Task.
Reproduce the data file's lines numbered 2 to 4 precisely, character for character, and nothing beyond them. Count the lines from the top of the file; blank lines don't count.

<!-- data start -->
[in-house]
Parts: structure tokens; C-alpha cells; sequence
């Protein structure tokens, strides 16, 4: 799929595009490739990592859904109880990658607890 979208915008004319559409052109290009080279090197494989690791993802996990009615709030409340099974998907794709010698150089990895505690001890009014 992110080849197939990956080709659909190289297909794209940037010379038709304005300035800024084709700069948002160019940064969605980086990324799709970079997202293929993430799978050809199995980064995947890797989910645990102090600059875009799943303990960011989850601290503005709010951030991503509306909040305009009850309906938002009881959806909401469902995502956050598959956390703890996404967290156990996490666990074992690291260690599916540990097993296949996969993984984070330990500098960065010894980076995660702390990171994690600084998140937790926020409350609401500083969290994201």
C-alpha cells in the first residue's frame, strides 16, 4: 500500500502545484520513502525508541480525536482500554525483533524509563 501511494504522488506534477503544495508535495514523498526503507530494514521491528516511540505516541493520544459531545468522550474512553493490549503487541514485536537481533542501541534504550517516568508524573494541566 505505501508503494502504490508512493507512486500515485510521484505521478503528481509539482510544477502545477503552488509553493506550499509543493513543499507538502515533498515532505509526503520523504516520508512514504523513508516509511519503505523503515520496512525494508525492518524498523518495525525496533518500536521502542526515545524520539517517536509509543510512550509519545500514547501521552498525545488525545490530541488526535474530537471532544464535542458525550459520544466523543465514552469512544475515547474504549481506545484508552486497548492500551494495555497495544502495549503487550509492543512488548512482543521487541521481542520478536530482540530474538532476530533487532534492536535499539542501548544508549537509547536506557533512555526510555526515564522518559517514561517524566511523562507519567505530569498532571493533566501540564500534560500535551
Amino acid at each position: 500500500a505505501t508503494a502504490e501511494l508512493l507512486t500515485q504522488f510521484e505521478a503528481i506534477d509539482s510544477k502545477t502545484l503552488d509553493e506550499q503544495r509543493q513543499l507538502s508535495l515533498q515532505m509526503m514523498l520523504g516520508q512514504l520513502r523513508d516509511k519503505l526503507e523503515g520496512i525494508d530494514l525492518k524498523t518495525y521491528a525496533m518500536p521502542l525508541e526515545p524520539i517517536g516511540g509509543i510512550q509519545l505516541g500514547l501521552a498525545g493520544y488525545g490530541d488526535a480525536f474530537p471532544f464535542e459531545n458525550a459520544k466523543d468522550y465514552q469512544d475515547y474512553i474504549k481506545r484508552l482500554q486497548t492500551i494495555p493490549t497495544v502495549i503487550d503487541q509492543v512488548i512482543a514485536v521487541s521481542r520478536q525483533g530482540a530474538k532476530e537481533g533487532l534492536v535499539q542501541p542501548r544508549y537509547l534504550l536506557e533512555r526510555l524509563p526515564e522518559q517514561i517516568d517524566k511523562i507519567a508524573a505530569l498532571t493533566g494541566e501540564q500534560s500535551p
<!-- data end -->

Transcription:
Parts: structure tokens; C-alpha cells; sequence
């Protein structure tokens, strides 16, 4: 799929595009490739990592859904109880990658607890 979208915008004319559409052109290009080279090197494989690791993802996990009615709030409340099974998907794709010698150089990895505690001890009014 992110080849197939990956080709659909190289297909794209940037010379038709304005300035800024084709700069948002160019940064969605980086990324799709970079997202293929993430799978050809199995980064995947890797989910645990102090600059875009799943303990960011989850601290503005709010951030991503509306909040305009009850309906938002009881959806909401469902995502956050598959956390703890996404967290156990996490666990074992690291260690599916540990097993296949996969993984984070330990500098960065010894980076995660702390990171994690600084998140937790926020409350609401500083969290994201």
C-alpha cells in the first residue's frame, strides 16, 4: 500500500502545484520513502525508541480525536482500554525483533524509563 501511494504522488506534477503544495508535495514523498526503507530494514521491528516511540505516541493520544459531545468522550474512553493490549503487541514485536537481533542501541534504550517516568508524573494541566 505505501508503494502504490508512493507512486500515485510521484505521478503528481509539482510544477502545477503552488509553493506550499509543493513543499507538502515533498515532505509526503520523504516520508512514504523513508516509511519503505523503515520496512525494508525492518524498523518495525525496533518500536521502542526515545524520539517517536509509543510512550509519545500514547501521552498525545488525545490530541488526535474530537471532544464535542458525550459520544466523543465514552469512544475515547474504549481506545484508552486497548492500551494495555497495544502495549503487550509492543512488548512482543521487541521481542520478536530482540530474538532476530533487532534492536535499539542501548544508549537509547536506557533512555526510555526515564522518559517514561517524566511523562507519567505530569498532571493533566501540564500534560500535551